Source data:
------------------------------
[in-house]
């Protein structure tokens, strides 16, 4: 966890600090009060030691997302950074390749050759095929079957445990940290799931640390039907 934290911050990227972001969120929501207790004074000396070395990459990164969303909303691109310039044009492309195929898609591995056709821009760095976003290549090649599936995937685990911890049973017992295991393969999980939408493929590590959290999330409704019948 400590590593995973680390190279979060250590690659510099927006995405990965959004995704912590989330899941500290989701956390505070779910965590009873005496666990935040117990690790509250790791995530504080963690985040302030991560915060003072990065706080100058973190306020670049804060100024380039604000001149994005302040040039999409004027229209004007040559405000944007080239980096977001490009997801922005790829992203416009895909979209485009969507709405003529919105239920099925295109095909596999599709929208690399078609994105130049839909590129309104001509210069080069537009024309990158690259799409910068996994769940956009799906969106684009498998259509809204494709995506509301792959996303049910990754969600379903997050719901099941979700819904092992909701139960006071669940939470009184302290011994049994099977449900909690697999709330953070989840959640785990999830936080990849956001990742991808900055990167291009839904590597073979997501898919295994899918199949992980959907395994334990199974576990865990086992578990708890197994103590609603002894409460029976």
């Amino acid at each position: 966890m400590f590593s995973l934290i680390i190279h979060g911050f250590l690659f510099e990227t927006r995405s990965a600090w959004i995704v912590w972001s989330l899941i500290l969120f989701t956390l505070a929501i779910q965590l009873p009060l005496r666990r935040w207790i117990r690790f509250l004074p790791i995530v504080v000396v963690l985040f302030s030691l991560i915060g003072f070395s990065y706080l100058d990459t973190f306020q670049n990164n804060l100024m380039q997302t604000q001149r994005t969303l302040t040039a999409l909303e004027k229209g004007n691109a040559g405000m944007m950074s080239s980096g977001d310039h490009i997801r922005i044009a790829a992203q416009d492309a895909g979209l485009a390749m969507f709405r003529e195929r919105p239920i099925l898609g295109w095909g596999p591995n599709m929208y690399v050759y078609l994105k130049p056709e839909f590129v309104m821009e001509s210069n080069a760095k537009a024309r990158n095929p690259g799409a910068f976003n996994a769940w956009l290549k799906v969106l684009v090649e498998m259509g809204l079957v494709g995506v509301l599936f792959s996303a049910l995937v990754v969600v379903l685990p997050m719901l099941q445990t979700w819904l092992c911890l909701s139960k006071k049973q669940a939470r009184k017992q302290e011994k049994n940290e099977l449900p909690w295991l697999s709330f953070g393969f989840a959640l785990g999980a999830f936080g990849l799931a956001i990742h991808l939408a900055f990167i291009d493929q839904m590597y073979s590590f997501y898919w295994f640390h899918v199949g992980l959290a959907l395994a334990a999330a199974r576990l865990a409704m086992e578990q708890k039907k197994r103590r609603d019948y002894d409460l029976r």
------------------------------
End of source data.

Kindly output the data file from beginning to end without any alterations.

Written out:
[in-house]
């Protein structure tokens, strides 16, 4: 966890600090009060030691997302950074390749050759095929079957445990940290799931640390039907 934290911050990227972001969120929501207790004074000396070395990459990164969303909303691109310039044009492309195929898609591995056709821009760095976003290549090649599936995937685990911890049973017992295991393969999980939408493929590590959290999330409704019948 400590590593995973680390190279979060250590690659510099927006995405990965959004995704912590989330899941500290989701956390505070779910965590009873005496666990935040117990690790509250790791995530504080963690985040302030991560915060003072990065706080100058973190306020670049804060100024380039604000001149994005302040040039999409004027229209004007040559405000944007080239980096977001490009997801922005790829992203416009895909979209485009969507709405003529919105239920099925295109095909596999599709929208690399078609994105130049839909590129309104001509210069080069537009024309990158690259799409910068996994769940956009799906969106684009498998259509809204494709995506509301792959996303049910990754969600379903997050719901099941979700819904092992909701139960006071669940939470009184302290011994049994099977449900909690697999709330953070989840959640785990999830936080990849956001990742991808900055990167291009839904590597073979997501898919295994899918199949992980959907395994334990199974576990865990086992578990708890197994103590609603002894409460029976």
């Amino acid at each position: 966890m400590f590593s995973l934290i680390i190279h979060g911050f250590l690659f510099e990227t927006r995405s990965a600090w959004i995704v912590w972001s989330l899941i500290l969120f989701t956390l505070a929501i779910q965590l009873p009060l005496r666990r935040w207790i117990r690790f509250l004074p790791i995530v504080v000396v963690l985040f302030s030691l991560i915060g003072f070395s990065y706080l100058d990459t973190f306020q670049n990164n804060l100024m380039q997302t604000q001149r994005t969303l302040t040039a999409l909303e004027k229209g004007n691109a040559g405000m944007m950074s080239s980096g977001d310039h490009i997801r922005i044009a790829a992203q416009d492309a895909g979209l485009a390749m969507f709405r003529e195929r919105p239920i099925l898609g295109w095909g596999p591995n599709m929208y690399v050759y078609l994105k130049p056709e839909f590129v309104m821009e001509s210069n080069a760095k537009a024309r990158n095929p690259g799409a910068f976003n996994a769940w956009l290549k799906v969106l684009v090649e498998m259509g809204l079957v494709g995506v509301l599936f792959s996303a049910l995937v990754v969600v379903l685990p997050m719901l099941q445990t979700w819904l092992c911890l909701s139960k006071k049973q669940a939470r009184k017992q302290e011994k049994n940290e099977l449900p909690w295991l697999s709330f953070g393969f989840a959640l785990g999980a999830f936080g990849l799931a956001i990742h991808l939408a900055f990167i291009d493929q839904m590597y073979s590590f997501y898919w295994f640390h899918v199949g992980l959290a959907l395994a334990a999330a199974r576990l865990a409704m086992e578990q708890k039907k197994r103590r609603d019948y002894d409460l029976r």